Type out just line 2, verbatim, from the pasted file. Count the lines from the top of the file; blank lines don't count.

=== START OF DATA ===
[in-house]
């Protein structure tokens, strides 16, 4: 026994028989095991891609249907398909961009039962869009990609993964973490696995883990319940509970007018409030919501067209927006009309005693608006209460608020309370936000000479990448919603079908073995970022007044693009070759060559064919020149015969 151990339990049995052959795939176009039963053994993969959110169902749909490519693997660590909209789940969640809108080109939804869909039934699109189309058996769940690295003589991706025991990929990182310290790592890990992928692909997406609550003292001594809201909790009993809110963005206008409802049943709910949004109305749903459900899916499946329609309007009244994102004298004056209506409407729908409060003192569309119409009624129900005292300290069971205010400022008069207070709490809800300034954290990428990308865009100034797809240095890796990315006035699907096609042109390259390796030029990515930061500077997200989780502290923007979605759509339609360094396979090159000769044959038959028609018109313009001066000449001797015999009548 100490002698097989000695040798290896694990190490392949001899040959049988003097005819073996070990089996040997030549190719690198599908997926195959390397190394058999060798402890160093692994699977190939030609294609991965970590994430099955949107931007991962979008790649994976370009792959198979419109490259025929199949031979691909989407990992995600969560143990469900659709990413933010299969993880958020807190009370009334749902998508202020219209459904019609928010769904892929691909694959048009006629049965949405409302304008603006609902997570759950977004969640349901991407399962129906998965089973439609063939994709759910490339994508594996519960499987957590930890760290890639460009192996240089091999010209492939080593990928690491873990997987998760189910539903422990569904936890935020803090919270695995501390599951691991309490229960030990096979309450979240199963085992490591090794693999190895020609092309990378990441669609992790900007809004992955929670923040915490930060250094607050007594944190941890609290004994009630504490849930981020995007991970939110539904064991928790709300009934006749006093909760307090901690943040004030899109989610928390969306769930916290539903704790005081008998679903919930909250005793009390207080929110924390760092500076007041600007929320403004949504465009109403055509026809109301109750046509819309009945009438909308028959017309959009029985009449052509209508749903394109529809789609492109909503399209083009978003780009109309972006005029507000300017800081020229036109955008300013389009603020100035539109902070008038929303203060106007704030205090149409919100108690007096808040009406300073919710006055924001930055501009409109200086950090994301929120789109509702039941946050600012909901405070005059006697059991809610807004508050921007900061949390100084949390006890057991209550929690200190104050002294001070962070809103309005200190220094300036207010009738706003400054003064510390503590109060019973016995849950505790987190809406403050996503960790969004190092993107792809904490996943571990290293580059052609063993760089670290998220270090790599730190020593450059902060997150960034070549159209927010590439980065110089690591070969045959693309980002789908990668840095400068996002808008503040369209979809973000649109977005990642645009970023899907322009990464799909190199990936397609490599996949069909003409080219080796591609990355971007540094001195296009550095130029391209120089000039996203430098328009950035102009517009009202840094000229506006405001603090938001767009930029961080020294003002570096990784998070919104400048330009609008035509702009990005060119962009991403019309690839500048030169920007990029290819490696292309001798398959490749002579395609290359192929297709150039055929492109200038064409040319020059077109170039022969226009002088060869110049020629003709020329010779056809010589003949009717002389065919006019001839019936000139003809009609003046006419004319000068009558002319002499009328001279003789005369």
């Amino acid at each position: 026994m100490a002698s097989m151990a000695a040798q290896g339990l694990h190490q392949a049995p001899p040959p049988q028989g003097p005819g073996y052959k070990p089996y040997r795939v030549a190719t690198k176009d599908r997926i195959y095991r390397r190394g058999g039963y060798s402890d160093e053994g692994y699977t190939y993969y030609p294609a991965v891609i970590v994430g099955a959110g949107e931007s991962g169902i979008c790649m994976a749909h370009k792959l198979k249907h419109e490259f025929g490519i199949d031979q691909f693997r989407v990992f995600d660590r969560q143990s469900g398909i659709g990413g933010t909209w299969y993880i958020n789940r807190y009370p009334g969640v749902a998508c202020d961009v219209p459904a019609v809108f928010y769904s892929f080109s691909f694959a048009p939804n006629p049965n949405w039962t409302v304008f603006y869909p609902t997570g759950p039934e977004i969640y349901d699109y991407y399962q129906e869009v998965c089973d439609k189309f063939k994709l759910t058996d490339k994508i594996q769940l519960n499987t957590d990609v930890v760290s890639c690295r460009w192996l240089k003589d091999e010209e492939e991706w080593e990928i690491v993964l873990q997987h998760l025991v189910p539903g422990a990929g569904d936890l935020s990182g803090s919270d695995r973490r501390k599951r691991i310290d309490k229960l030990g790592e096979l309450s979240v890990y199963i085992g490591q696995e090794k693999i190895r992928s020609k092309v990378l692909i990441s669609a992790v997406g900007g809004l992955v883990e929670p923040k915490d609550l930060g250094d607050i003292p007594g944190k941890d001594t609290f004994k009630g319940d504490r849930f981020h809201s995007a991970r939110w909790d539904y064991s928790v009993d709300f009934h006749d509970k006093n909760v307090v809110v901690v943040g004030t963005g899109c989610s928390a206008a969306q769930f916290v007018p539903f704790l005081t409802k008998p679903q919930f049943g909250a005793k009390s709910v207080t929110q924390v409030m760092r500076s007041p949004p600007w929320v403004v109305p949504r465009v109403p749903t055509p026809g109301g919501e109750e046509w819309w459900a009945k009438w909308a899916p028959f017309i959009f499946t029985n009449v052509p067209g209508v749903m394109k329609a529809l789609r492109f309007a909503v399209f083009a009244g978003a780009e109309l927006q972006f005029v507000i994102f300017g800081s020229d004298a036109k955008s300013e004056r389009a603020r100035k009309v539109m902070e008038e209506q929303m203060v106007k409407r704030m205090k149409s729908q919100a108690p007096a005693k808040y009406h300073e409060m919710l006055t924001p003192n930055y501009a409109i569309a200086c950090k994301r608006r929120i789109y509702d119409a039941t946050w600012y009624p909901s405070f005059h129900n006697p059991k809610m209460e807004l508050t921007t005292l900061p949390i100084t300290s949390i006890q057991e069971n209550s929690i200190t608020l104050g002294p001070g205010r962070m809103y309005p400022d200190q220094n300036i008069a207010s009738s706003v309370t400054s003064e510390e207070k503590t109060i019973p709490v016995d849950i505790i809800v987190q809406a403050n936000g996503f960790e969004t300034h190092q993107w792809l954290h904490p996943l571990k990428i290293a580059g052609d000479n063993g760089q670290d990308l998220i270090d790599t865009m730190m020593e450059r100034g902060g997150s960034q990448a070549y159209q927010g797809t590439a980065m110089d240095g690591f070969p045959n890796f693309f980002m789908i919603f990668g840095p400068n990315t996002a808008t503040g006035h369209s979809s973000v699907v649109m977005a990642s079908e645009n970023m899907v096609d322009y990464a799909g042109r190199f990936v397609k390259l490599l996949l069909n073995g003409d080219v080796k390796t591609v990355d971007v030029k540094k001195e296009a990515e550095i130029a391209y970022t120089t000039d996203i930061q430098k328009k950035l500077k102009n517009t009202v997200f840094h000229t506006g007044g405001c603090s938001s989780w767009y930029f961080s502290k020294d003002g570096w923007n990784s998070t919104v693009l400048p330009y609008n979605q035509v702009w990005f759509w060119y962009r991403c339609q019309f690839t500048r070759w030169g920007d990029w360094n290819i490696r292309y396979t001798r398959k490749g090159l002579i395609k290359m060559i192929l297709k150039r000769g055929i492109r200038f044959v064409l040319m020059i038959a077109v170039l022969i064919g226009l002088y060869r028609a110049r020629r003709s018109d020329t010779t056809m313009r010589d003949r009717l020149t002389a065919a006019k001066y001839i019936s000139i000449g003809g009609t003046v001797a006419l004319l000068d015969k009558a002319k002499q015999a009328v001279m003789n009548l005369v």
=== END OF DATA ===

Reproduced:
């Protein structure tokens, strides 16, 4: 026994028989095991891609249907398909961009039962869009990609993964973490696995883990319940509970007018409030919501067209927006009309005693608006209460608020309370936000000479990448919603079908073995970022007044693009070759060559064919020149015969 151990339990049995052959795939176009039963053994993969959110169902749909490519693997660590909209789940969640809108080109939804869909039934699109189309058996769940690295003589991706025991990929990182310290790592890990992928692909997406609550003292001594809201909790009993809110963005206008409802049943709910949004109305749903459900899916499946329609309007009244994102004298004056209506409407729908409060003192569309119409009624129900005292300290069971205010400022008069207070709490809800300034954290990428990308865009100034797809240095890796990315006035699907096609042109390259390796030029990515930061500077997200989780502290923007979605759509339609360094396979090159000769044959038959028609018109313009001066000449001797015999009548 100490002698097989000695040798290896694990190490392949001899040959049988003097005819073996070990089996040997030549190719690198599908997926195959390397190394058999060798402890160093692994699977190939030609294609991965970590994430099955949107931007991962979008790649994976370009792959198979419109490259025929199949031979691909989407990992995600969560143990469900659709990413933010299969993880958020807190009370009334749902998508202020219209459904019609928010769904892929691909694959048009006629049965949405409302304008603006609902997570759950977004969640349901991407399962129906998965089973439609063939994709759910490339994508594996519960499987957590930890760290890639460009192996240089091999010209492939080593990928690491873990997987998760189910539903422990569904936890935020803090919270695995501390599951691991309490229960030990096979309450979240199963085992490591090794693999190895020609092309990378990441669609992790900007809004992955929670923040915490930060250094607050007594944190941890609290004994009630504490849930981020995007991970939110539904064991928790709300009934006749006093909760307090901690943040004030899109989610928390969306769930916290539903704790005081008998679903919930909250005793009390207080929110924390760092500076007041600007929320403004949504465009109403055509026809109301109750046509819309009945009438909308028959017309959009029985009449052509209508749903394109529809789609492109909503399209083009978003780009109309972006005029507000300017800081020229036109955008300013389009603020100035539109902070008038929303203060106007704030205090149409919100108690007096808040009406300073919710006055924001930055501009409109200086950090994301929120789109509702039941946050600012909901405070005059006697059991809610807004508050921007900061949390100084949390006890057991209550929690200190104050002294001070962070809103309005200190220094300036207010009738706003400054003064510390503590109060019973016995849950505790987190809406403050996503960790969004190092993107792809904490996943571990290293580059052609063993760089670290998220270090790599730190020593450059902060997150960034070549159209927010590439980065110089690591070969045959693309980002789908990668840095400068996002808008503040369209979809973000649109977005990642645009970023899907322009990464799909190199990936397609490599996949069909003409080219080796591609990355971007540094001195296009550095130029391209120089000039996203430098328009950035102009517009009202840094000229506006405001603090938001767009930029961080020294003002570096990784998070919104400048330009609008035509702009990005060119962009991403019309690839500048030169920007990029290819490696292309001798398959490749002579395609290359192929297709150039055929492109200038064409040319020059077109170039022969226009002088060869110049020629003709020329010779056809010589003949009717002389065919006019001839019936000139003809009609003046006419004319000068009558002319002499009328001279003789005369």